Condyloform® Posterior Teeth

Anatomic

Condyloform® posterior teeth were developed by Prof. Dr. Albert Gerber, University of Zurich, Dental Institute. They are designed so that the palatal cusps only of the upper teeth fit into a fossa or hollow contained in each of the opposing lower teeth. This simple contact between opposing posterior teeth in effect narrows the occlusal table and reduces chewing pressures on the lower ridge more effectively than conventional posterior teeth with narrow occlusal table.

   

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Basic principle of occlusion

The form of the Condyloform® teeth establishes a mortar and pestle effect during mastication which allows smooth gliding tooth contact in any direction from centric occlusion. They are wider bucco-lingually than most conventional posterior teeth and give better results because the bulge of the buccal surface makes a satisfactory contact with the cheek. The perpendicular dotted line shows how the teeth are related to the crest of the ridge.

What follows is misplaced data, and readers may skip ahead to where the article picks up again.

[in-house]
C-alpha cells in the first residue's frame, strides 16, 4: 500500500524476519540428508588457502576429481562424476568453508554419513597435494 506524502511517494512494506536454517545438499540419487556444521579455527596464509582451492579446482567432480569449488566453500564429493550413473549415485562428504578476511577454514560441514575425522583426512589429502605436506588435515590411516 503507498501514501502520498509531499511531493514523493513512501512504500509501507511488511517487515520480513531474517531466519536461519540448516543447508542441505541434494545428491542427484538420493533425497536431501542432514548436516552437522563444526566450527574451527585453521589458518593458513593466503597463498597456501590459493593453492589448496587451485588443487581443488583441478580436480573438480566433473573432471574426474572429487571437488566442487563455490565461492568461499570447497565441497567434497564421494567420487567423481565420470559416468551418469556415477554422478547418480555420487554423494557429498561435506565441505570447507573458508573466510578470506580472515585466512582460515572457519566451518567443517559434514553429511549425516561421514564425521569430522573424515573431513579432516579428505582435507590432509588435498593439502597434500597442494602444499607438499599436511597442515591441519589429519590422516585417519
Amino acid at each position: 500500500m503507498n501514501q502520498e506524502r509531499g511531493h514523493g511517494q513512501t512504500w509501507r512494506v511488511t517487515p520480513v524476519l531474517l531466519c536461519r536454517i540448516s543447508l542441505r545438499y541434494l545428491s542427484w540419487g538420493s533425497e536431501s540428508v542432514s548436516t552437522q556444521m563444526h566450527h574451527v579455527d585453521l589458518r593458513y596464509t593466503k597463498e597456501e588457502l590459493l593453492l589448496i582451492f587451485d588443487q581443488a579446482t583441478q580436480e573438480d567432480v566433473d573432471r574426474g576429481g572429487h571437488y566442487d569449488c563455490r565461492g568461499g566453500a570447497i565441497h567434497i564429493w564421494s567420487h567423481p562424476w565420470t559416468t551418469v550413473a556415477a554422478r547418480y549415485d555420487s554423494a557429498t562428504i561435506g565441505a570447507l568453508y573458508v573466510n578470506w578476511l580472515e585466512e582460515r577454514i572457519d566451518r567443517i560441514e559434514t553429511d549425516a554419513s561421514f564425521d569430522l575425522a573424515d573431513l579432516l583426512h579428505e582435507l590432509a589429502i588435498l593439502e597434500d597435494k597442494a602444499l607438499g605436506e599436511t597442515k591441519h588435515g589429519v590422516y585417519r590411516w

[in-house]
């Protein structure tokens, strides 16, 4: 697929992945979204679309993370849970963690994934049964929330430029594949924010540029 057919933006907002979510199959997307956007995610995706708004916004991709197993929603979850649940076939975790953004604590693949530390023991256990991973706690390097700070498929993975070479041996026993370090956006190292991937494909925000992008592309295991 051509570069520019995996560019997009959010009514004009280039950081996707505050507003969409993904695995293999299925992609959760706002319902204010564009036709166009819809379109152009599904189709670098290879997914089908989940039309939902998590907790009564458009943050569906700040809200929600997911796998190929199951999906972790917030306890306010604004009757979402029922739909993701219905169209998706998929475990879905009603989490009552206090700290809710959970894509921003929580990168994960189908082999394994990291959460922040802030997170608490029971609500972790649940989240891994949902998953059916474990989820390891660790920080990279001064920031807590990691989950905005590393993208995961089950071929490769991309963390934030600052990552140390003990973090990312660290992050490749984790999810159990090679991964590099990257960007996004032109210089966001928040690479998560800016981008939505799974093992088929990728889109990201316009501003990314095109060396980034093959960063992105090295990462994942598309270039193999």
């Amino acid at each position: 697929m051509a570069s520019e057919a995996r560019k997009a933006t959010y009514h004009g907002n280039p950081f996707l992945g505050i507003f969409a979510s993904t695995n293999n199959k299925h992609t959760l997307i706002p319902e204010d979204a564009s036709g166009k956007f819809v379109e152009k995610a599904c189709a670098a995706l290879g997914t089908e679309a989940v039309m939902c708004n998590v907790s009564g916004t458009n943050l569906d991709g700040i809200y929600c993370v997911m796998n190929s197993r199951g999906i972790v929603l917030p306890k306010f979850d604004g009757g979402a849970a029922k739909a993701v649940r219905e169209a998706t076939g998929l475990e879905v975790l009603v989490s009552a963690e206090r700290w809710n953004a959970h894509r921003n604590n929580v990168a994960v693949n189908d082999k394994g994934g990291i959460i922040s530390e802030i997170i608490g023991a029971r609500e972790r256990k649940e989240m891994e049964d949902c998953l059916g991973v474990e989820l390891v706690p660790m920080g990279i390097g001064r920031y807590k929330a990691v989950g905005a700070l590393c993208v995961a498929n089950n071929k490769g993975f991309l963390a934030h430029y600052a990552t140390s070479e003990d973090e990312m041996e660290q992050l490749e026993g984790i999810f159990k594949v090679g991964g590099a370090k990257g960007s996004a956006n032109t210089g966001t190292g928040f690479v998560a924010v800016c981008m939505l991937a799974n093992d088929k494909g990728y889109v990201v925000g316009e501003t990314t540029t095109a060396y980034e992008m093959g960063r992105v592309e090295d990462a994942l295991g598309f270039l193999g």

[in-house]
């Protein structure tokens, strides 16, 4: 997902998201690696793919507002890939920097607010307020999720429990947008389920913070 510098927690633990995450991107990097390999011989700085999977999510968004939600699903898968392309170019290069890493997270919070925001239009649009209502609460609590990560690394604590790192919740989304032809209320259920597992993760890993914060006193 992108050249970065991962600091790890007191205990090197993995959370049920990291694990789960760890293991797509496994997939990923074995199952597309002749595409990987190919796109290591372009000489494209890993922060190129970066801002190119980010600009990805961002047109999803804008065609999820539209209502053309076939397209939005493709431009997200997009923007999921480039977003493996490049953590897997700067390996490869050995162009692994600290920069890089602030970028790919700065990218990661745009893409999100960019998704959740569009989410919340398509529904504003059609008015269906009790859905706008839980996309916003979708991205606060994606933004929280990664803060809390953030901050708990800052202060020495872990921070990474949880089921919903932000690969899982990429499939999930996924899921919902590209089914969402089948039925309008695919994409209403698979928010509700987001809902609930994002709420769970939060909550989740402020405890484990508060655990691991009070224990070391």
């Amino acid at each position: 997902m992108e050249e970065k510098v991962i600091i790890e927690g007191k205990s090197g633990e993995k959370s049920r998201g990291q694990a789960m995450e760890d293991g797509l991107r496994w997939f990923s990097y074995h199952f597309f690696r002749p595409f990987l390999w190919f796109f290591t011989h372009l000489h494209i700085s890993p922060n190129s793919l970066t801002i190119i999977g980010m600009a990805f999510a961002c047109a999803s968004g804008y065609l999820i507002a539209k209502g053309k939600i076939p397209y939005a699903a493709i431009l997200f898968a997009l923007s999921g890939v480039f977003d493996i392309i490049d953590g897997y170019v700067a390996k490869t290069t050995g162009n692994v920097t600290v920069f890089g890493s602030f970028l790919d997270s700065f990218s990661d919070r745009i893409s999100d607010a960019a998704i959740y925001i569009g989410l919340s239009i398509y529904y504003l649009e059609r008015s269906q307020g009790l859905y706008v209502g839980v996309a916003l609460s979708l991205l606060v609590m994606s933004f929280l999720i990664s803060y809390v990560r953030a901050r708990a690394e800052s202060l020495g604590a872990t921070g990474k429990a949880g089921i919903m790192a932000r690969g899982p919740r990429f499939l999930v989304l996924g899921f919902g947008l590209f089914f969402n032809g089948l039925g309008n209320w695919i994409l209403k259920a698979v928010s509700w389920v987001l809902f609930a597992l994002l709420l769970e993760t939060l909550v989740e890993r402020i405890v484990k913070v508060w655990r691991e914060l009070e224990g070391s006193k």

Set-up of Condyloform® diatorics

Normal occlusion: the teeth are drawn out of occlusion in order to make clear the relationship of the upper palatal cusps with the occlusal cavities of the opposing teeth.

Cross bite occlusion: the teeth are arranged so that the buccal rather than the palatal cusps of the upper teeth engage the occlusal cavities of the lower teeth.

Smooth gliding tooth contacts, free from cuspal interferences are easily obtained with the Condylator® articulator and particularly so when Gerber Condyloform® teeth are used. Condyloform® teeth are made by Candulor in a range of shades to match their anterior teeth. They are available in resin and porcelain.

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Normal occlusion


Cross bite occlusion



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